<img height="1" width="1" src="https://www.facebook.com/tr?id=689068814794881&amp;ev=PageView &amp;noscript=1">

 

Screenshot 2022-03-01 095817

 

The ad above generated 20M visitors to a website in one minute; let that sink in.

 

 

We have all heard the notions of multi-million dollar SuperBowl ads, which in the case of Coinbase we understand they invested $14M USD to place.

A huge investment, but let's step back and reflect on the value here. Bear with us as we unpack the mind-boggling numbers behind this. 

If we were to say that we generated 20M site visitors via a highly leveraged platform such as Youtube (with an avg. CTR of 0.5%) a dramatic # of impressions would be required. 

That number would be in the range of 4 billion ad impressions. 

 

What is 4 Billion Ad Impressions Worth?

 

We will continue here by leaning on generic industry averages, which we estimate are in the range of $11.80 per thousand impressions (CPM). With some simple math, we begin to uncover the cost to acquire the site traffic should the investment have been made on YouTube.

That traffic cost equates to a $47.2M USD investment. Considering that Coinbase reportedly invested only 30% of that number, we would suggest that this investment paid off in a massive way for them.

Let's agree, they did well.

 

Did it Work?

 

We may never know the answer to this question, although some back of envelope math on the possible CAC costs they experienced.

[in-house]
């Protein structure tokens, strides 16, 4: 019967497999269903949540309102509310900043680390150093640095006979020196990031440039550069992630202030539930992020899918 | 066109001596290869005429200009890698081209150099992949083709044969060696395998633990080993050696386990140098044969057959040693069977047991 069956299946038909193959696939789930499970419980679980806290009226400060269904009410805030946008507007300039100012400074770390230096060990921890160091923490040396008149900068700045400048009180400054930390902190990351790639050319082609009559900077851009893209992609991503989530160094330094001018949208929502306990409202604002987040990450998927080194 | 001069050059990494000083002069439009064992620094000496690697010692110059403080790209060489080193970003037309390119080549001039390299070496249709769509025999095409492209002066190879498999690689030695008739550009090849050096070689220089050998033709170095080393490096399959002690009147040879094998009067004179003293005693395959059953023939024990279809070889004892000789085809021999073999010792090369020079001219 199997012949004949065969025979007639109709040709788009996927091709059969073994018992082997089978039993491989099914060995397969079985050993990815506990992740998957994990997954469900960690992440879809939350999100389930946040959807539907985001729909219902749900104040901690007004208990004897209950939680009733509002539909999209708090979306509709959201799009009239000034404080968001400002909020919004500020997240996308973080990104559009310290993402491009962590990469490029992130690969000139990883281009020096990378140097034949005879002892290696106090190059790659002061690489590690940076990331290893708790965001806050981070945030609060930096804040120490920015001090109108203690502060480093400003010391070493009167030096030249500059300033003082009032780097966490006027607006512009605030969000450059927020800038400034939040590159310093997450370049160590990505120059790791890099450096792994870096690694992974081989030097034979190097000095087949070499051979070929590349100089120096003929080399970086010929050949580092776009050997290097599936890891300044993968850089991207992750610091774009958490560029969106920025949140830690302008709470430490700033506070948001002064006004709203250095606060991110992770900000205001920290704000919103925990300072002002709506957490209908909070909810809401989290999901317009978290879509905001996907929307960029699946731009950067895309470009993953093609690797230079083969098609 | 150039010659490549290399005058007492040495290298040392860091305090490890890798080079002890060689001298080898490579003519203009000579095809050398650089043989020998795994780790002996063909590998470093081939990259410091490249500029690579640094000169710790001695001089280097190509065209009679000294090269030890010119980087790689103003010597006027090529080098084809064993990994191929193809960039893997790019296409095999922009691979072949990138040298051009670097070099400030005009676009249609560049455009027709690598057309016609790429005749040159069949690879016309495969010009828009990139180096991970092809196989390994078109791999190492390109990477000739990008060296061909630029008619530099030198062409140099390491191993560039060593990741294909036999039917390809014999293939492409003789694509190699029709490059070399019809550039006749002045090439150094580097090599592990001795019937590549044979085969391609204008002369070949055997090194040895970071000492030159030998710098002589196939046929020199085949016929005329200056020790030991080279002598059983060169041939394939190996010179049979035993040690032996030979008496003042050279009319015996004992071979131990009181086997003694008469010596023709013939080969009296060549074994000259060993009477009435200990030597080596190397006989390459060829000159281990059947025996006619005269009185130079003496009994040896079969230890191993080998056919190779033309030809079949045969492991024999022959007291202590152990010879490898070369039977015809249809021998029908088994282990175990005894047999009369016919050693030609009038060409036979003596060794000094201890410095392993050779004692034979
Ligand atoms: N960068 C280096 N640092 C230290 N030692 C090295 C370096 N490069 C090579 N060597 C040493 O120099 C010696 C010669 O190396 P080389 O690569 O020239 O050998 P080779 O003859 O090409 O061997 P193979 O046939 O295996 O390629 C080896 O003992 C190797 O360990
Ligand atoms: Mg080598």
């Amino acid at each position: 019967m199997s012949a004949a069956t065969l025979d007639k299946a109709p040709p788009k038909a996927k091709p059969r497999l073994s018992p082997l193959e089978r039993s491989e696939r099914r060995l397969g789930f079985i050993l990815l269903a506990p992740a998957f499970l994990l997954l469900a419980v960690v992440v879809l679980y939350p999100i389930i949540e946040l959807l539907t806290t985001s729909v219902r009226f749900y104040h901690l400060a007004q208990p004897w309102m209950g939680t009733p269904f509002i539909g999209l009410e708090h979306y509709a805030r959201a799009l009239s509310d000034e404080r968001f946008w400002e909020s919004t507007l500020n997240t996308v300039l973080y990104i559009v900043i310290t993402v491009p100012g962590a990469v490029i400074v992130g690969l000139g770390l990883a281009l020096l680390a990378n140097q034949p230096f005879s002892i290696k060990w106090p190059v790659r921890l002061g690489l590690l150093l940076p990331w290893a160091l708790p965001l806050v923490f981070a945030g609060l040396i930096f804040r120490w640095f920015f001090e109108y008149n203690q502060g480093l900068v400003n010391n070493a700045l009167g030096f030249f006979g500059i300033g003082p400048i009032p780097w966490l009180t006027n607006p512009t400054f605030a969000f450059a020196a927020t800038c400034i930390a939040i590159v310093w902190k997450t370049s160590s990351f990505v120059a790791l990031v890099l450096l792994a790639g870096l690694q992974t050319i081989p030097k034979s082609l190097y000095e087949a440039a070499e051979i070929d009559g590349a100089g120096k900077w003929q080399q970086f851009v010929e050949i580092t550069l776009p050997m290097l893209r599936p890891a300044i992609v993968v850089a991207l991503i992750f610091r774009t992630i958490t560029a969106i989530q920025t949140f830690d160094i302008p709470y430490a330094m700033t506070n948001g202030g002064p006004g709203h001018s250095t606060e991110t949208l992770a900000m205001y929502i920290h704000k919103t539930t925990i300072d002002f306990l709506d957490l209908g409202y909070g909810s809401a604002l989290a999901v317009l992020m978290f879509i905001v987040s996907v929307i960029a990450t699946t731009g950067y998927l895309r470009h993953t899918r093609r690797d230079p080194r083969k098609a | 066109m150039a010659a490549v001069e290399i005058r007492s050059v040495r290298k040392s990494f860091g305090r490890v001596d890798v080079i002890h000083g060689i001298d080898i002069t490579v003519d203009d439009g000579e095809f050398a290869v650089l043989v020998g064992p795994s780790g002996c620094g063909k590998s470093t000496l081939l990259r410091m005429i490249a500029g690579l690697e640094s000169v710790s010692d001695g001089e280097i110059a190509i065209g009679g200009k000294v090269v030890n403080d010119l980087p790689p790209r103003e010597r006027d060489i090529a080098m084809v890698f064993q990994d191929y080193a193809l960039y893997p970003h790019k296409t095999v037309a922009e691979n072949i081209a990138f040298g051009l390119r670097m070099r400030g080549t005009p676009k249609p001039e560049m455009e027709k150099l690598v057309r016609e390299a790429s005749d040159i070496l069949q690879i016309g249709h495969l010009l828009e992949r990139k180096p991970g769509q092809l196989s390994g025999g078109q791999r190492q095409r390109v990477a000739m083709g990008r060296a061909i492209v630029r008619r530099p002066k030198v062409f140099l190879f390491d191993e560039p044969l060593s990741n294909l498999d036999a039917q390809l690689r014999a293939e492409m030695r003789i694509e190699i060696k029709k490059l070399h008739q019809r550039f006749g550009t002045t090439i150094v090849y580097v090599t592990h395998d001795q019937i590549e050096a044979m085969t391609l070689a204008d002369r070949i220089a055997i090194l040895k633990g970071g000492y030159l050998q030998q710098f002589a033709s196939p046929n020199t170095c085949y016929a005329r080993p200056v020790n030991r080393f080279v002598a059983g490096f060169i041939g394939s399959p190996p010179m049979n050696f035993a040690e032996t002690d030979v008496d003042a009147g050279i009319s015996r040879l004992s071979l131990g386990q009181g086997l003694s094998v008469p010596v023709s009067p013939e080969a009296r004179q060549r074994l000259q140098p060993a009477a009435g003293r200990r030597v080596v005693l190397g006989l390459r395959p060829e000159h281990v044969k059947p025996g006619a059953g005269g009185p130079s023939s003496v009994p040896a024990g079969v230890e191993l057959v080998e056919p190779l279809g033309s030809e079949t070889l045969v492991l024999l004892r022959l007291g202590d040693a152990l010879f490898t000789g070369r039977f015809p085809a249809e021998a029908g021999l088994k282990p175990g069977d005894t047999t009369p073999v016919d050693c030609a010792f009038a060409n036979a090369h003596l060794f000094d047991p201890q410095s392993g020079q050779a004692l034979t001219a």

Although the site crashed from what we could consider is a self-inflicted DOS attack, we also have to assume that a portion made "converted" before things imploded. 

If we assume a 50% success rate, I think we would be making a safe assumption based on the offer from Coinbase. Should those estimates be accurate, they likely saw a 75% ish confirmation email success rate, which is high, although we would consider this to be ultra-high intent in nature. 

Things would get tricky for Coinbase beyond this point, as their registration workflow requires payment information. Anyone in the eCommerce space knows that this is the point at which things begin to cauterize. For the purposes of this exercise, let's assume a 10% success rate, pushing some 750K people into a fully converted audience segment.

The offer from Coinbase included $5 in Bitcoin, so Coinbase would incur a $3.75M cost to fulfill the obligation to new customers. 

Factoring in the ad placement cost, along with the cost of the Bitcoin, we could estimate that the CAC here would be in the $23 range, which frankly is stellar. 

 

NOTE: We have completely ignored the earned impressions Coinbase has generated from the hundreds, if not thousands, of news articles on this event.

 

Beyond being ready for a virtual tsunami of website traffic, the biggest takeaway here is that the value associated with the Super Bowl has the potential to be significant. 

Also worth noting that the upside on Bitcoin could be significant with this level of engagement. I would have told you things were overhyped, but at last, I'll admit I was wrong.